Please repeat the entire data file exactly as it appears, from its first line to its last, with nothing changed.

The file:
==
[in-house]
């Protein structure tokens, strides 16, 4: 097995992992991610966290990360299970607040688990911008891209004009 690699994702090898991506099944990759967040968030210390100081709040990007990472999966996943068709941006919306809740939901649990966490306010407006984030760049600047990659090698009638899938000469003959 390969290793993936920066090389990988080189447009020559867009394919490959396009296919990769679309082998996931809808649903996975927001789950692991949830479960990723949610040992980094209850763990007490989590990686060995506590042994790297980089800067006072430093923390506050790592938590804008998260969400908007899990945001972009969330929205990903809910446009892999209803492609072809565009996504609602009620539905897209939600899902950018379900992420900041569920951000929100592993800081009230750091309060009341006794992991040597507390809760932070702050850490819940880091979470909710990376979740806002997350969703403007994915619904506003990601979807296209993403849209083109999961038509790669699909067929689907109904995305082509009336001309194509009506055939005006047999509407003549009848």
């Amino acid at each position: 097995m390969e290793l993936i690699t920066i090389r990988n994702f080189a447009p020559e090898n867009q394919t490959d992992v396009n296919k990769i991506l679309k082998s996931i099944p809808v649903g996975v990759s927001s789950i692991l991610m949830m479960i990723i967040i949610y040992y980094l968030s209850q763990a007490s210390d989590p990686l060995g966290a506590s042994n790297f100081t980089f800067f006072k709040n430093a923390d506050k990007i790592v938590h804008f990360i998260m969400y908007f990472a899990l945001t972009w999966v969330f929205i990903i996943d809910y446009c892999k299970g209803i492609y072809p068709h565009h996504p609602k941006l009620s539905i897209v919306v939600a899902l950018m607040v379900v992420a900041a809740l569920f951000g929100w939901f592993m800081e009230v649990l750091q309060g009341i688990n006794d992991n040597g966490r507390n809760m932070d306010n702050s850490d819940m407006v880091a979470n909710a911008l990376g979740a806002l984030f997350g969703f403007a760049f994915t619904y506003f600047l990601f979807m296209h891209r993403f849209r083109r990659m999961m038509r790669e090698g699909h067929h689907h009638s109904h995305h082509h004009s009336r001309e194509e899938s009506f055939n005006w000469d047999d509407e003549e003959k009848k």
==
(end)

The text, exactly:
[in-house]
């Protein structure tokens, strides 16, 4: 097995992992991610966290990360299970607040688990911008891209004009 690699994702090898991506099944990759967040968030210390100081709040990007990472999966996943068709941006919306809740939901649990966490306010407006984030760049600047990659090698009638899938000469003959 390969290793993936920066090389990988080189447009020559867009394919490959396009296919990769679309082998996931809808649903996975927001789950692991949830479960990723949610040992980094209850763990007490989590990686060995506590042994790297980089800067006072430093923390506050790592938590804008998260969400908007899990945001972009969330929205990903809910446009892999209803492609072809565009996504609602009620539905897209939600899902950018379900992420900041569920951000929100592993800081009230750091309060009341006794992991040597507390809760932070702050850490819940880091979470909710990376979740806002997350969703403007994915619904506003990601979807296209993403849209083109999961038509790669699909067929689907109904995305082509009336001309194509009506055939005006047999509407003549009848």
């Amino acid at each position: 097995m390969e290793l993936i690699t920066i090389r990988n994702f080189a447009p020559e090898n867009q394919t490959d992992v396009n296919k990769i991506l679309k082998s996931i099944p809808v649903g996975v990759s927001s789950i692991l991610m949830m479960i990723i967040i949610y040992y980094l968030s209850q763990a007490s210390d989590p990686l060995g966290a506590s042994n790297f100081t980089f800067f006072k709040n430093a923390d506050k990007i790592v938590h804008f990360i998260m969400y908007f990472a899990l945001t972009w999966v969330f929205i990903i996943d809910y446009c892999k299970g209803i492609y072809p068709h565009h996504p609602k941006l009620s539905i897209v919306v939600a899902l950018m607040v379900v992420a900041a809740l569920f951000g929100w939901f592993m800081e009230v649990l750091q309060g009341i688990n006794d992991n040597g966490r507390n809760m932070d306010n702050s850490d819940m407006v880091a979470n909710a911008l990376g979740a806002l984030f997350g969703f403007a760049f994915t619904y506003f600047l990601f979807m296209h891209r993403f849209r083109r990659m999961m038509r790669e090698g699909h067929h689907h009638s109904h995305h082509h004009s009336r001309e194509e899938s009506f055939n005006w000469d047999d509407e003549e003959k009848k």